In a secret government agreement granted without approval or debate from lawmakers, the U.S. attorney general recently gave the National Counterterrorism Center sweeping new powers to store dossiers on U.S. citizens, even if they are not suspected of a crime, according to a news report.
Earlier this year, Attorney General Eric Holder granted the center the ability to copy entire government databases holding information on flight records, casino-employee lists, the names of Americans hosting foreign-exchange students and other data, and to store it for up to five years, even without suspicion that someone in the database has committed a crime, according to the Wall Street Journal, which broke the story.
Whereas previously the law prohibited the center from storing data compilations on U.S. citizens unless they were suspected of terrorist activity or were relevant to an ongoing terrorism investigation, the new powers give the center the ability to not only collect and store vast databases of information but also to trawl through and analyze it for suspicious patterns of behavior in order to uncover activity that could launch an investigation.
The changes granted by Holder would also allow databases containing information about U.S. citizens to be shared with foreign governments for their own analysis.
A former senior White House official told the Journal that the new changes were “breathtaking in scope.”
But counterterrorism officials tried to downplay the move by telling the Journal that the changes come with strict guidelines about how the data can be used.
“The guidelines provide rigorous oversight to protect the information that we have, for authorized and narrow purposes,” Alexander Joel, Civil Liberties Protection Officer for the Office of the Director of National Intelligence, told the paper.
The NCTC currently maintains the Terrorist Identities Datamart Environment database, or TIDE, which holds data on more than 500,000 identities suspected of terror activity or terrorism links, including friends and families of suspects, and is the basis for the FBI’s terrorist watchlist.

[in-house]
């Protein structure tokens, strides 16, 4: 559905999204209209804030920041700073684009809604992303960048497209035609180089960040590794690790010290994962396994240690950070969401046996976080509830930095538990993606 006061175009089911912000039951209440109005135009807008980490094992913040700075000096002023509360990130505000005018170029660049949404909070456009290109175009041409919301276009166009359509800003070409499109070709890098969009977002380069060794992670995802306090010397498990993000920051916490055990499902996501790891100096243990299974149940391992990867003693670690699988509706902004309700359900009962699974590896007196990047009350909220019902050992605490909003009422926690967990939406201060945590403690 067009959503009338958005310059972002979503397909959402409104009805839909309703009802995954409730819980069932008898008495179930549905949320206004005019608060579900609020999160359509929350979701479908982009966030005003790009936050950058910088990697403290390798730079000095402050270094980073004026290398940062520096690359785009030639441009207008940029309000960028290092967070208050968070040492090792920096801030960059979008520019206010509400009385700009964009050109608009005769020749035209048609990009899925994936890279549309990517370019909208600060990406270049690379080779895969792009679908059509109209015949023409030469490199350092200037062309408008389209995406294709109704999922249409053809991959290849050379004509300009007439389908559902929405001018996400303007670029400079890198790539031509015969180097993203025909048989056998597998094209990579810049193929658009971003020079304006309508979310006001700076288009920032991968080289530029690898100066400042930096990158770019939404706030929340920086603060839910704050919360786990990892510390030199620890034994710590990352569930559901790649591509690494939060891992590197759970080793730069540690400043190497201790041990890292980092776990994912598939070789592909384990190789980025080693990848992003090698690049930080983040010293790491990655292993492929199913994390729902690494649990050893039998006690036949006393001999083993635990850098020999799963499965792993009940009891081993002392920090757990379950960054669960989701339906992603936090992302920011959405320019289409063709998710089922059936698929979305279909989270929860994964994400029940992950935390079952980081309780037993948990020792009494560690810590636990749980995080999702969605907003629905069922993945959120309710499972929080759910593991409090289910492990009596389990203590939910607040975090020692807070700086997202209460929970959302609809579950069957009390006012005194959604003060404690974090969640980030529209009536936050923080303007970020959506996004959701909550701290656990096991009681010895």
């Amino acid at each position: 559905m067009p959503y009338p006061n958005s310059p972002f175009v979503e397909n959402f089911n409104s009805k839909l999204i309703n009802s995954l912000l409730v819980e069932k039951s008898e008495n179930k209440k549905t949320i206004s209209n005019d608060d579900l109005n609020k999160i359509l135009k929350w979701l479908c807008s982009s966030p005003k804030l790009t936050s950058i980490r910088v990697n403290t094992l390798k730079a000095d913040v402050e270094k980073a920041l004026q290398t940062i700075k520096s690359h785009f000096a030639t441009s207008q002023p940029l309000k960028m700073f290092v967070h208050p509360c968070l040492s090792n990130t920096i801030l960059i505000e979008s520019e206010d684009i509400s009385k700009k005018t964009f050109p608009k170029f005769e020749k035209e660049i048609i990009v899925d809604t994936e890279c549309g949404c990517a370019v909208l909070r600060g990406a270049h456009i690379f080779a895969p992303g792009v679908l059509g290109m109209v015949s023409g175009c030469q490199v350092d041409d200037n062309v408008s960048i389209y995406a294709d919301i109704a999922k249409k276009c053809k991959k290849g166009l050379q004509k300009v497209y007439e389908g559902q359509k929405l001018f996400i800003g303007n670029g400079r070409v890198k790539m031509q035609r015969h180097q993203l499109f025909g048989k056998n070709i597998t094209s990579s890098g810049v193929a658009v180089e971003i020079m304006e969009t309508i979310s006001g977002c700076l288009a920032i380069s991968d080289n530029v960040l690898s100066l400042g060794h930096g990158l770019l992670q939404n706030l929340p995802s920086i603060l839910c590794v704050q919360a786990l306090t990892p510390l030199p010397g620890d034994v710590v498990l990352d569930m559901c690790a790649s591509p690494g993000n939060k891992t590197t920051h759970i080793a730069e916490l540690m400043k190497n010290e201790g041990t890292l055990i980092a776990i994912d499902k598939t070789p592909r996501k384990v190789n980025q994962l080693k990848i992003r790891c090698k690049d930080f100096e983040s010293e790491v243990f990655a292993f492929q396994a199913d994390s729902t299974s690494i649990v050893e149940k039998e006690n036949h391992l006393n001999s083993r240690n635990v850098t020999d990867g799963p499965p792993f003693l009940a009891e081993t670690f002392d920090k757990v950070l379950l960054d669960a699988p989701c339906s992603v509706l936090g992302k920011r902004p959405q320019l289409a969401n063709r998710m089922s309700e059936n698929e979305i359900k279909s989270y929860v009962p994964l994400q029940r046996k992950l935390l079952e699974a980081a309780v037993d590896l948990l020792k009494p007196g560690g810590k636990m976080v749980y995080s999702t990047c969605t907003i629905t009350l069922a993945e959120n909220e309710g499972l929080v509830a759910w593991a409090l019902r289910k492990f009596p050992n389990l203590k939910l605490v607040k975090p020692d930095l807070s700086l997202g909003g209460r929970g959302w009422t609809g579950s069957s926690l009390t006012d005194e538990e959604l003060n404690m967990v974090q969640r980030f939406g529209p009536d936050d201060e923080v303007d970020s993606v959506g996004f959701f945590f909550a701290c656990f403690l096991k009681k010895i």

Under the new rules issued in March, the NCTC can now obtain almost any other government database that it claims is “reasonably believed” to contain “terrorism information.” This could conceivably include collections of financial forms submitted by people seeking federally backed mortgages or even the health records of anyone who sought mental or physical treatment at government-run hospitals, such as Veterans Administration facilities, the paper notes.
The Obama administration’s new rules come after previous surveillance proposals were struck down during the Bush administration, following widespread condemnation.
In 2002, the Pentagon’s Total Information Awareness program proposed to scrutinize both government and private databases, but public outrage killed the program in essence, though not in spirit. Although Congress de-funded the program in 2003, the NSA continued to collect and sift through immense amounts of data about who Americans spoke with, where they traveled and how they spent their money.
The Federal Privacy Act prohibits government agencies from sharing data for any purpose other than the reason for which the data was initially collected, in order to prevent the creation of dossiers, but agencies can do an end-run around this restriction by posting a notice in the Federal Register, providing justification for the data request. Such notices are rarely seen or contested, however.
The changes to the rules for the NCTC were sought in large part after authorities failed to catch Umar Farouk Abdulmutallab before he boarded a plane on Christmas Day in 2009 with explosives sewn into his underwear. Abdulmutallab wasn’t on the FBI watchlist, but the NCTC had received tips about him, and yet failed to search other government databases to connect dots that might have helped prevent him from boarding the plane.
As the NCTC tried to remedy that situation for later suspects, legal obstacles emerged, the Journal reports, since the center was only allowed to query federal databases for a specific name or a specific passenger list. “They couldn’t look through the databases trolling for general ‘patterns,'” the paper notes.
But the request to expand the center’s powers led to a heated debate at the White House and the Department of Homeland Security, with Mary Ellen Callahan, then-chief privacy officer for the Department of Homeland Security, leading the charge to defend civil liberties. Callahan argued that the new rules represented a “sea change” and that every interaction a citizen would have with the government in the future would be ruled by the underlying question, is that person a terrorist?
Callahan lost her battle, however, and subsequently left her job, though it’s not known if her struggle over the NCTC debate played a role in her decision to leave.